• Heart (10 heart attacks, 3 heart failures, 1 vasculitis)
  • Cancer (2 stomach, 1 leukemia, 2 unspecified)
  • Unnatural (2 murders, 1 suicide, 1 heroin overdose)
  • Kidney (2 kidney failures, 1 multiple organ failure, 1 failed kidney transplant)
  • Unspecified Natural (4 reported as “natural causes”)
  • Brain (2 Alzheimer’s disease, 1 brain aneurism)

Charted next to the causes of death for all American men, the two groups look like this:

graph causes


  • Respiratory (lung cancer, bronchitis, emphysema) is the fourth leading cause of male deaths, yet none of the 34 bodybuilders died from this. This is likely related to the low propensity for smoking by bodybuilders.
  • Four kidney-related pro bodybuilder deaths is an abnormally high number and is likely associated with PEDs, especially insulin and diuretics.
  • Heart disease is the leading cause of death in America. Still, the 14 pro bodybuilder cardiovascular deaths (13 between the ages 26 to 62) stand out. If the four deaths listed as “natural causes” were heart-related, over half of Mr. Olympia and Arnold Classic competitor deaths have been cardiovascular. This is alarming, especially when you consider that the greatest factors for heart disease (obesity, diabetes, smoking, lack of exercise) are disassociated from bodybuilding. Furthermore, a 2018 study demonstrated weight-training may greatly reduce the risks for heart attack and stroke. Young or middle-aged men with low body fat who regularly exercise should not be dying of cardiovascular maladies at a greater rate than all men of all ages. Such deaths should be rare. The most likely culprit is performance-enhancing drugs. Excessive growth hormone can enlarge the heart and induce failure. As for testosterone, there is contradictory data on its relationship to heart health, but there is much reason for concern when injecting great quantities of test and/or anabolic steroids.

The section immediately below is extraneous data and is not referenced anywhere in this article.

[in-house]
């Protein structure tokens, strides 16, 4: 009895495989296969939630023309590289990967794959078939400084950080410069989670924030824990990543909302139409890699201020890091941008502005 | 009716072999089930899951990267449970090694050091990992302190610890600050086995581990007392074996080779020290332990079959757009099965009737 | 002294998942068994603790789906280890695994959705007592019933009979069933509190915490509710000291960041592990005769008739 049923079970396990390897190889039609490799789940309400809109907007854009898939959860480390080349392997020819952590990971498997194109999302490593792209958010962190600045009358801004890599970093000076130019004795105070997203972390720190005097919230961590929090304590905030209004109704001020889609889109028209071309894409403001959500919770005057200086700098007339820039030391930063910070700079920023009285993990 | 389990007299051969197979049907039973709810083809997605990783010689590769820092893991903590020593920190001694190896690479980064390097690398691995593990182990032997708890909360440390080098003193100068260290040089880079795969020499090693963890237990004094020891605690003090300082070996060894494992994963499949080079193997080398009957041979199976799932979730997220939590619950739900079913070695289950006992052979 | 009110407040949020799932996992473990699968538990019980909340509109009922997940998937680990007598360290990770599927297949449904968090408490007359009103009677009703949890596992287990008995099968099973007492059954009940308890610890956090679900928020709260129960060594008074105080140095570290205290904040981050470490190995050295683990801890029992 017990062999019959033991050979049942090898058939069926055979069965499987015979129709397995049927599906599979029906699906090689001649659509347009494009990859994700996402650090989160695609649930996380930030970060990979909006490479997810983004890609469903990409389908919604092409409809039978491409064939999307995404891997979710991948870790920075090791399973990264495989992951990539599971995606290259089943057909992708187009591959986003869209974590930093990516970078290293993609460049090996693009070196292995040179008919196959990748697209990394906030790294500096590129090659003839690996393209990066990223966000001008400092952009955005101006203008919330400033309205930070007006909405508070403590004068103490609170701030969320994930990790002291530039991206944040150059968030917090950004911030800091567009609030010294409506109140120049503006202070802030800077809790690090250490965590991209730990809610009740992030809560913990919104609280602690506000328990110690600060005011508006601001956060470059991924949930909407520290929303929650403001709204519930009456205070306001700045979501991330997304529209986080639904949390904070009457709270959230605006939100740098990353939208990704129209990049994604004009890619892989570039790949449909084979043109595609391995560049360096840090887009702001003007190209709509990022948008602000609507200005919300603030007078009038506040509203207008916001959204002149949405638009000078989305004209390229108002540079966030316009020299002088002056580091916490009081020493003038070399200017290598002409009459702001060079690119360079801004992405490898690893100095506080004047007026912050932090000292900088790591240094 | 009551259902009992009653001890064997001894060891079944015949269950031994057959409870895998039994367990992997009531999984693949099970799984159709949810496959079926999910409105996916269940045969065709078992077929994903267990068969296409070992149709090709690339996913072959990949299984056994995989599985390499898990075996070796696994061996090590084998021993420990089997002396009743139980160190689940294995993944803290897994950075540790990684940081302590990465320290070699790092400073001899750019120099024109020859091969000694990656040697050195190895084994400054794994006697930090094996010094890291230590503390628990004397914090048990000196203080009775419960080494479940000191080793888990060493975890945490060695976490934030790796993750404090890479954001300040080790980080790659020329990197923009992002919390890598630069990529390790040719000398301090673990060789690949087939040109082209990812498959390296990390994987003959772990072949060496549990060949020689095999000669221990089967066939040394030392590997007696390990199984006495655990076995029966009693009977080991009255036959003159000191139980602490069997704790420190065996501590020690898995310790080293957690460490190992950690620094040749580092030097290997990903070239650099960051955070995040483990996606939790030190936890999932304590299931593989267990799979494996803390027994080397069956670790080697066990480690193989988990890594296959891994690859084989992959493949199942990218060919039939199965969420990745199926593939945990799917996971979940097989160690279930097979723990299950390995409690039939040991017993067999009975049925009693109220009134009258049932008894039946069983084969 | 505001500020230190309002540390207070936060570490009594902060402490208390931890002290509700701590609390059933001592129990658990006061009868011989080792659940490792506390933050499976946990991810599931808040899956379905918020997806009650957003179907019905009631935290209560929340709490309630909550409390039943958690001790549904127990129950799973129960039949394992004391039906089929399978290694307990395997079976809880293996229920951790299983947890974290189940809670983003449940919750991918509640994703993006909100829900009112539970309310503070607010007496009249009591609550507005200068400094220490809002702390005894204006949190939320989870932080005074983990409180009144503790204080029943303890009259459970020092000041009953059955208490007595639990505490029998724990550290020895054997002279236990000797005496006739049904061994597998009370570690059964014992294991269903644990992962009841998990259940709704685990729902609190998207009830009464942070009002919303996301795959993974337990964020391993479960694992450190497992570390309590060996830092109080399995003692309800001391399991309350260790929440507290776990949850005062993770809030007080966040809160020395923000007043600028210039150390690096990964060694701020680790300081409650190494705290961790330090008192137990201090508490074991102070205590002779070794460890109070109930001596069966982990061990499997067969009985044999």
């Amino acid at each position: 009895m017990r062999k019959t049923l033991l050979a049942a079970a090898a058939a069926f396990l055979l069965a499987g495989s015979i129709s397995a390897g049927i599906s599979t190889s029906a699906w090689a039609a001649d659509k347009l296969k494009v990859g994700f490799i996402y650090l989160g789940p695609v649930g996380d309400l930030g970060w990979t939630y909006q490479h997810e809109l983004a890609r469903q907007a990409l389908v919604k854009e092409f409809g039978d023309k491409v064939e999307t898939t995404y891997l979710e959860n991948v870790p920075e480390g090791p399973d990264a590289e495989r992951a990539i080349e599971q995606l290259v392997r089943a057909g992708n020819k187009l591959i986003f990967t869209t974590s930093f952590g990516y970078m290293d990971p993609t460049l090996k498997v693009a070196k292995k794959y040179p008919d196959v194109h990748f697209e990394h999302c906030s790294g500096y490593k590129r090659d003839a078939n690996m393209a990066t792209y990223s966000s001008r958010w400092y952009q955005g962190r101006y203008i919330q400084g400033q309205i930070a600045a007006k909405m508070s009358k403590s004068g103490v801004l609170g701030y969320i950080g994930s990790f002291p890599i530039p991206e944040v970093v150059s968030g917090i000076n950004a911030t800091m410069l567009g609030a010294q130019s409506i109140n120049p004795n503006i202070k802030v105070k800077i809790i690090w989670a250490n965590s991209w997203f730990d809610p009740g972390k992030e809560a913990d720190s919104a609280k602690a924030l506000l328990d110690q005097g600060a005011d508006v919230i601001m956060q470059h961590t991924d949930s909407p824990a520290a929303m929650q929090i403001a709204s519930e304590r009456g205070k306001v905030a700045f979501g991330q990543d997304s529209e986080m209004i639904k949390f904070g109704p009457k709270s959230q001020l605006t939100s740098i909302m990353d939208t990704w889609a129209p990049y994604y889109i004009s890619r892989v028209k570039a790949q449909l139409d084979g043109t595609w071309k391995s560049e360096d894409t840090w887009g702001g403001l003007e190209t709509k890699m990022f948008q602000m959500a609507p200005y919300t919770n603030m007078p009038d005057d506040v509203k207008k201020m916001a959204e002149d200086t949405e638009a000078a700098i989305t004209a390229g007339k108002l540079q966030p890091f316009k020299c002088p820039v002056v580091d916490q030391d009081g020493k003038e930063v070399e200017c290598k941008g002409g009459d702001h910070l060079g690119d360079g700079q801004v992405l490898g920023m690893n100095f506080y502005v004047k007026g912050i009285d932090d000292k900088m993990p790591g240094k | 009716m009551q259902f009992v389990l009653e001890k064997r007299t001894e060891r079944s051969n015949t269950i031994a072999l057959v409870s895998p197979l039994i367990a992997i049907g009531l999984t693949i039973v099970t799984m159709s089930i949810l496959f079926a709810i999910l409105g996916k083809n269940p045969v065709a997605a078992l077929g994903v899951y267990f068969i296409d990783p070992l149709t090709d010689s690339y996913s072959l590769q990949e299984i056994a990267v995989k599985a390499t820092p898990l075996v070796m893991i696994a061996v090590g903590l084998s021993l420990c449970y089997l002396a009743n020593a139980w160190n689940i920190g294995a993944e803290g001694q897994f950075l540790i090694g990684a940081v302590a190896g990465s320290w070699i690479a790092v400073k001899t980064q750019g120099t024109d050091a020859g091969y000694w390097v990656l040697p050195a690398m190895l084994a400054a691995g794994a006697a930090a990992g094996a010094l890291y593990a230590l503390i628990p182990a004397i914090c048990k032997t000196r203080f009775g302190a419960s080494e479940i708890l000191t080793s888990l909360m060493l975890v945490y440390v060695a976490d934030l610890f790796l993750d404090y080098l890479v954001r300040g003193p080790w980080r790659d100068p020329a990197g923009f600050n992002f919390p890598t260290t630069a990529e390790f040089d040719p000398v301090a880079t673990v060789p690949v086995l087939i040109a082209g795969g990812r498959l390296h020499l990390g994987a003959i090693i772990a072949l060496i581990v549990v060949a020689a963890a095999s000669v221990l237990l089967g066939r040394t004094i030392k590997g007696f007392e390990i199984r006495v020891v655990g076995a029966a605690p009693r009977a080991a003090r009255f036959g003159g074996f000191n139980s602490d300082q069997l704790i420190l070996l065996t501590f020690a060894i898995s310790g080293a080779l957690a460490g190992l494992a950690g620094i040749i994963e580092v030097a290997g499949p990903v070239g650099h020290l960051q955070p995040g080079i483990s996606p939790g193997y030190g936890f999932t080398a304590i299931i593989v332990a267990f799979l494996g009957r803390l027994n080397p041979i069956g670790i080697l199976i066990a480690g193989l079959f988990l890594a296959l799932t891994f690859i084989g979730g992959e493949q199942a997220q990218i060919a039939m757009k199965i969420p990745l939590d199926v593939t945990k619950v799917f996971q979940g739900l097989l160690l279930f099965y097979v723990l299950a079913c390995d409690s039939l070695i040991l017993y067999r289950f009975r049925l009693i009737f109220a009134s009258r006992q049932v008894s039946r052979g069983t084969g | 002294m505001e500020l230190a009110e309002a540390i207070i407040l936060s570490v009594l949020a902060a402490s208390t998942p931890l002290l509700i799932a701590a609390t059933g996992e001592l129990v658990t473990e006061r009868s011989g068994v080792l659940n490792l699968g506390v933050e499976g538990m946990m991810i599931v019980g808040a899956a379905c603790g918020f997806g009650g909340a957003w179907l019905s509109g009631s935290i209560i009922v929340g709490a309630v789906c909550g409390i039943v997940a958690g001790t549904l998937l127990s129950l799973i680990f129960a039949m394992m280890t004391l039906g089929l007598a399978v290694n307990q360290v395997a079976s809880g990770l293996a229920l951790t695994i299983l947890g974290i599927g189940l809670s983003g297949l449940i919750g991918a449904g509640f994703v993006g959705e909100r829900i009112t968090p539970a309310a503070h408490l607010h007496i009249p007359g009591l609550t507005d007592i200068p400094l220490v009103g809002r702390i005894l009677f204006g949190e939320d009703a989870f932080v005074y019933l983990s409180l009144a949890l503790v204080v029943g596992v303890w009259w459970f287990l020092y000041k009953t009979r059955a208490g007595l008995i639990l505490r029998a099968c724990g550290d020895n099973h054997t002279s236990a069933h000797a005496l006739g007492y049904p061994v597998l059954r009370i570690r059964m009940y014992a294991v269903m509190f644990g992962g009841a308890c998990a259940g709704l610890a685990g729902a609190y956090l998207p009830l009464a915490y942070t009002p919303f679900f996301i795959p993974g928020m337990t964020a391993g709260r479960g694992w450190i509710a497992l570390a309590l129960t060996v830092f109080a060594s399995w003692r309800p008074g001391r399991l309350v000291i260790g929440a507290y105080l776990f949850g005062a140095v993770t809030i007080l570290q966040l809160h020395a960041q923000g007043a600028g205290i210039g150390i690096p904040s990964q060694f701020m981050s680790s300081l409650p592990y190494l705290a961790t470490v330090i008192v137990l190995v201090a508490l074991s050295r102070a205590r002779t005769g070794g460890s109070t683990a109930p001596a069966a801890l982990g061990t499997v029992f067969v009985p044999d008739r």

• Unlike pro wrestlers, pro male bodybuilders are not dying at an alarming rate. In fact, both overall and in the modern era, they are dying at a lower rate than the­ average American man.
  • A lifestyle of exercise and healthy eating, along with a low propensity for smoking, may give older bodybuilders a substantial advantage over the average life expectancy. (See: How Long Will I Live? Simple fitness tests predict lifespans)
  • On the other hand, elite bodybuilders are dying under age 66 at a much faster rate than pro athletes in major sports. Heart and kidney maladies are the disproportionate causes, and performance-enhancing drugs are the most likely culprits. (Get annual physicals with blood work, more frequent if necessary, and buy a home monitor to regularly self-check your blood pressure.)

(Research assistance: Peter McGough, Joe Roark,